Bristol Zoo Gardens’ head vet has won an international award for her ground breaking research work on tortoises.

Bristol Zoo Gardens’ head vet has won an international award for her ground breaking research work on tortoises.

Sharon Redrobe submitted a paper on the use of ultrasound to scan a tortoises heart to detect failure and subsequent treatment, to The British Chelonia Group (BCG) Oliphant Jackson Memorial Fund*. It is the first report of its kind on heart treatment of a live tortoise.

Sharon Redrobe receiving her awardMs Redrobe, who set up Bristol Zoo’s vet department 10 years ago, said: “This case involved a sick pet tortoise. The paper demonstrated how useful ultrasound scanning can be in tortoise medicine, and that we should consider heart failure in some of the elderly or sick tortoises we see commonly in pet practice.

“We routinely scan our tortoises at Bristol Zoo as part of their health checks. I am glad BCG has recognised the importance of this work and I fully support the great work BCG does in educating tortoise owners.”

The awarding panel was made up of the BCG president, the veterinary liaison officer and an external veterinarian with an interest in chelonian medicine. Members of the BCG visited Bristol Zoo this week to present Sharon Redrobe with her £500 prize and certificate.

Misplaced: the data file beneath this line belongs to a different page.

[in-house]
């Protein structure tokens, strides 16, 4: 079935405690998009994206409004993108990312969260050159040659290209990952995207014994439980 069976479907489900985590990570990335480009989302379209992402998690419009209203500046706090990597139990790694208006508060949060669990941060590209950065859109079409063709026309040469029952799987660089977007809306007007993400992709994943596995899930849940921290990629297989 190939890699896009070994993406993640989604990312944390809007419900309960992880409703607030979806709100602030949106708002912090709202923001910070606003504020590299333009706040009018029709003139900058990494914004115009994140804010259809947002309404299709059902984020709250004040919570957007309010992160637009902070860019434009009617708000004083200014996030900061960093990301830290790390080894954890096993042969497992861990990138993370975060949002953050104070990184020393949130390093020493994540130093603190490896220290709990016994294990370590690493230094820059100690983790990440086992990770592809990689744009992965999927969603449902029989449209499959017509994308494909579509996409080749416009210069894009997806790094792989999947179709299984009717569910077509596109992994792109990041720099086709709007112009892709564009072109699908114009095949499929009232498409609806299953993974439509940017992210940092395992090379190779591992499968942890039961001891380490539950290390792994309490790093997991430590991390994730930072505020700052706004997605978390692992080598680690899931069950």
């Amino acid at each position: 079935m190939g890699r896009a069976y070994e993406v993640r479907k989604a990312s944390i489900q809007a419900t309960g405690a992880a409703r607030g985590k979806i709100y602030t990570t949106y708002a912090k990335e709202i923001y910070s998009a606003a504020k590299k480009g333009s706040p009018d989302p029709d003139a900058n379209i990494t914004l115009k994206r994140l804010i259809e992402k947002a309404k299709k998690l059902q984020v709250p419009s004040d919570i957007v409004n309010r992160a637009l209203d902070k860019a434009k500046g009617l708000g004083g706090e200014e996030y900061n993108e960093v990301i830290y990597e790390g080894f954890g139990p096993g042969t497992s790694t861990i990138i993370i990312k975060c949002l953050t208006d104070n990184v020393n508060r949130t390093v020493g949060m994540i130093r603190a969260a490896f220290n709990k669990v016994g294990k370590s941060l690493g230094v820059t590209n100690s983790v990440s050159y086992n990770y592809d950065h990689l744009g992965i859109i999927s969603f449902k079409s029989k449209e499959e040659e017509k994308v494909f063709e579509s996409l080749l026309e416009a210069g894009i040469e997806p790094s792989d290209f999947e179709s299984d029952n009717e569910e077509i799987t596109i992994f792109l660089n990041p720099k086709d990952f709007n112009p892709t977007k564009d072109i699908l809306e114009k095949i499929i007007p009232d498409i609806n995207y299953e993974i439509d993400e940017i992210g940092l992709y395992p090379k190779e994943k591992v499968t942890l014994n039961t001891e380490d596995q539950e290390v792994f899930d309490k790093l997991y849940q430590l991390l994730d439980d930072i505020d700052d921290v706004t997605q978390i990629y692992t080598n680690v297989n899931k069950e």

Diana Scott, general secretary of the BCG, commended Sharon on her paper. She said: “It is particularly good to see research which is equally relevant for pet tortoises as well as those in large collections or zoos.”

The full title of Ms Redrobe’s paper was “Diagnosis of pericardial effusion in a spur thighed tortoise”.

Ms Redrobe is an RCVS Recognised Specialist in Zoo & Wildife Medicine and established Bristol Zoos vet service in 1999. The department gained RCVS Centre of Excellence in Zoo Medicine status in 2005, which it has since retained.

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* The late Dr Oliphant Jackson (1913-1991) was a pioneer in reptile medicine who led the way in developing interest in the treatment of reptiles, forming the first regular reptile clinic in London. He influenced a whole generation of veterinary surgeons and inspired many to take an interest in the care and conservation of reptiles.

The Oliphant Jackson Memorial Fund was established in his memory to encourage veterinary students and qualified veterinarians to take an interest in chelonian medicine. The award invited submissions from vets for the care and conservation of tortoises, terrapins and turtles worldwide.

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